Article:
‘Libraries gave us power’ has long since entered Welsh national consciousness. Immortalised in the opening line of Manic Street Preachers’ signature track, the legend has its origins in the inscription ‘Knowledge is Power’ above the doors of the old Carnegie Library in Pillgwenlly, Newport. The phrase conjures the reading rooms, libraries and miner’s institutes that placed education at the heart of Welsh working class life. Self-improvement walked in lockstep with community spirit. These were social spaces that offered the opportunity not only of social mobility, but the enrichment of life.
A narrow definition of social mobility contains the problematic idea that working class life is something to be escaped. Poverty – material and social – is certainly something we need to eradicate, but economic and social progress should not be dependent on the Blairite dream of a middle class nation. Social mobility should not mean forgetting your roots or leaving your community.
In Medellín, formerly the most dangerous city in the world, much needed change has come in the form of bold civic intervention. Part of the city’s problem in the past, in common with so many in the global south was the absolute disconnect between its rich and poor neighbourhoods, many of which were no-go zones in the days of Pablo Escobar. Regeneration seems too soft a word for the transformation that has occurred in the past two decades. Sergio Fajardo, mayor between 2004 and 2007, and his successors have garnered major international awards for the city’s innovation and transformation. Crucially, physical and social mobility have gone hand in hand.
Two great pillars of change in Medellín are the metro and its libraries. It is the only city in Colombia with a modern, fully integrated public transport system, and the metro’s implementation is made even more spectacular by virtue of its solution to combat the city’s incredible geography. Downtown Medellin is sited in a narrow valley that runs between huge hillsides sloping east and west. Previously, the ramshackle neighbourhoods that arose unregulated on these mountainous outskirts were entirely cut off from the commercial districts near the centre. Now cable cars run constantly, allowing the city’s poor to travel to the city centre for the price of half a cup of coffee.
And libraries are everywhere. There are huge library parks – combinations of indoor and outdoor public space that combine education with wellbeing in communities that were previously some of the most dangerous in Latin America – and there are smaller, pop-up style libraries like the one I stumbled across at the San Antonio metro station in downtown Medellin. Occupying a space that in Britain would almost certainly be a commercial outlet, for Greggs or Burger King or WH Smith, the small library is an oasis of calm in the heart of a busy metropolis. Sleek modern design makes it an inviting place to be, to browse the books, connect to the internet or simply to read.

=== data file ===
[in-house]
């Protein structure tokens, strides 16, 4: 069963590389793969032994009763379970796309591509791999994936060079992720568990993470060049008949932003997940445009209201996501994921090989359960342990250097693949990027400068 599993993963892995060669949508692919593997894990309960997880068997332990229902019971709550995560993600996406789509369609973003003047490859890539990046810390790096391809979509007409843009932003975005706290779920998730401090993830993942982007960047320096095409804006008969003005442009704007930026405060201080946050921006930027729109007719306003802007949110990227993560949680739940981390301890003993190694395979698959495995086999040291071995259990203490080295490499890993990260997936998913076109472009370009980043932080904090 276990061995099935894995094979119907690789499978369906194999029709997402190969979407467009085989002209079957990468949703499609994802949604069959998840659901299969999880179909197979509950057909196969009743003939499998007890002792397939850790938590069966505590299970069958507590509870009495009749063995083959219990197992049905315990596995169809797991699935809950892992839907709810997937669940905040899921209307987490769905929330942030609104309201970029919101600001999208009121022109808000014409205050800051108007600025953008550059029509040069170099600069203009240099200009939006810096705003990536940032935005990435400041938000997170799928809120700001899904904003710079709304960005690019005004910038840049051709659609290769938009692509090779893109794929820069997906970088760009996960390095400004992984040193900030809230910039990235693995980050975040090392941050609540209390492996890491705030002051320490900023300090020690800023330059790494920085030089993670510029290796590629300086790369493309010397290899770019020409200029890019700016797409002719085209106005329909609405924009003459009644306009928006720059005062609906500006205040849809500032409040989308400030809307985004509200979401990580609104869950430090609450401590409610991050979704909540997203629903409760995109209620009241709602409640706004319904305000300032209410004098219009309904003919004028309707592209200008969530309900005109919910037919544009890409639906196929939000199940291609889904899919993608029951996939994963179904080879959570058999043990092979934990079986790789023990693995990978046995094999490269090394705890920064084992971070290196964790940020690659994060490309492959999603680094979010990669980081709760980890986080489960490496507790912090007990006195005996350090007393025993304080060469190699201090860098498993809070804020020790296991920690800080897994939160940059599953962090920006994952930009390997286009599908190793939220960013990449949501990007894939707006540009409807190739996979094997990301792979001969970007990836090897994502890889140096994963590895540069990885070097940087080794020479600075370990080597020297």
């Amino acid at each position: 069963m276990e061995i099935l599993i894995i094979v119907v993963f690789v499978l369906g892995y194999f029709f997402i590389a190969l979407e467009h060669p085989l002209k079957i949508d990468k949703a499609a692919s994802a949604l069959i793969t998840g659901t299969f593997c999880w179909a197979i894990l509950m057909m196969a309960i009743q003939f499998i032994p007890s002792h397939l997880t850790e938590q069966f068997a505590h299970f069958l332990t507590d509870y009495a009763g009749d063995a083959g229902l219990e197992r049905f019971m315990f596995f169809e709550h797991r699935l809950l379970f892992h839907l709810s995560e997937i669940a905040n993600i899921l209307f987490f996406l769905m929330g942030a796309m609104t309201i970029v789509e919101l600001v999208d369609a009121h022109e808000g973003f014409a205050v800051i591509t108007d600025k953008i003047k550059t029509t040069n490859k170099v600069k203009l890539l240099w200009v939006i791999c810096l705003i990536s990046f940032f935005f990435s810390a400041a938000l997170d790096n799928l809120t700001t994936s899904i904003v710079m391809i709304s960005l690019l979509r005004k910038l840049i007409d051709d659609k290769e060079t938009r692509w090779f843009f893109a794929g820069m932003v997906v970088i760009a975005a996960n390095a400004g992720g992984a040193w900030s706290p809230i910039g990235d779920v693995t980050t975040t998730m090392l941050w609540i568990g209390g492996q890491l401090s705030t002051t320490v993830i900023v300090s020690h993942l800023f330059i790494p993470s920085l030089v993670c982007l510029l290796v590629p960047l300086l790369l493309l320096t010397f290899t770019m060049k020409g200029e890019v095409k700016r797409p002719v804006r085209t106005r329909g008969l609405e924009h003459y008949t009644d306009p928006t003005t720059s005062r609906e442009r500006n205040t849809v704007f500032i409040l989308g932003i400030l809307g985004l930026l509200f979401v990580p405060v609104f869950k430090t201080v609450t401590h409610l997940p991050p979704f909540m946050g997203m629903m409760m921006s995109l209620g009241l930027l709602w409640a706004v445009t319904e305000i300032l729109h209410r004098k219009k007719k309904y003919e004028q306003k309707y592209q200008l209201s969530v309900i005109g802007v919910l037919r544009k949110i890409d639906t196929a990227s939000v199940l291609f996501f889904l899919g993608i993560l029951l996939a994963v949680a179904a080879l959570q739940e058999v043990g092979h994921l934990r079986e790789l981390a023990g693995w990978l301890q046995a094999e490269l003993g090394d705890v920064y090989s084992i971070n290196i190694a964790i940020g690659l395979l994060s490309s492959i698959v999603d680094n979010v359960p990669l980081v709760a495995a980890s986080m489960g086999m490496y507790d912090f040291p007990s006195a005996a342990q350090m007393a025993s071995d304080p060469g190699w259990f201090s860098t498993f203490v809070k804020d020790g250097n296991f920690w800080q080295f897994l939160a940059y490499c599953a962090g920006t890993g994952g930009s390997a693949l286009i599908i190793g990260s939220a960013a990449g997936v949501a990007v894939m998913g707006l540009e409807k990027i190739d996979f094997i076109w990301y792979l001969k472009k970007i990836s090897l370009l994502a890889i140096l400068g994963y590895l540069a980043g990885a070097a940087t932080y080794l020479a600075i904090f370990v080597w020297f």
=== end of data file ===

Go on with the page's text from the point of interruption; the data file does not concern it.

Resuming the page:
Of course, Colombia continues to grapple with multiple problems that should put our own current Brexit-related travails into perspective, not least the crisis in neighbouring Venezuela which has brought millions of refugees to a country that was already home to the biggest number of internally displaced people in the world.
All of which makes it even more disheartening to read the news that Powys County Council is considering cutting services at ten local libraries. One of the libraries at risk of closure is in Hay-on-Wye. In the sixth largest economy in the world, in the country of miner's institutes and libraries gave us power, in the town of books that has bequeathed a gift of imagination to the world via festivals in cities worldwide (including Medellin), in my milltir sgwâr, this is, surely, a scandal.
I don't entirely blame Powys – the austerity agenda pursued by the last two UK governments has undoubtedly squeezed local authorities hard – but surely we need to reach a point where we prioritise funded public libraries over yet another heroic story of local volunteers doing what we’ve already paid the state for?
If Medellin can do it, then I’m sure Llandrindod can find a way.
Dylan Moore is editor of IWA's the welsh agenda and Creative Wales Hay Festival International Fellow 2018/19, travelling to each Hay Festival edition, exploring issues of displacement and exile. His debut collection, Driving Home Both Ways, is out now.
(Photo by Alfons Morales on Unsplash)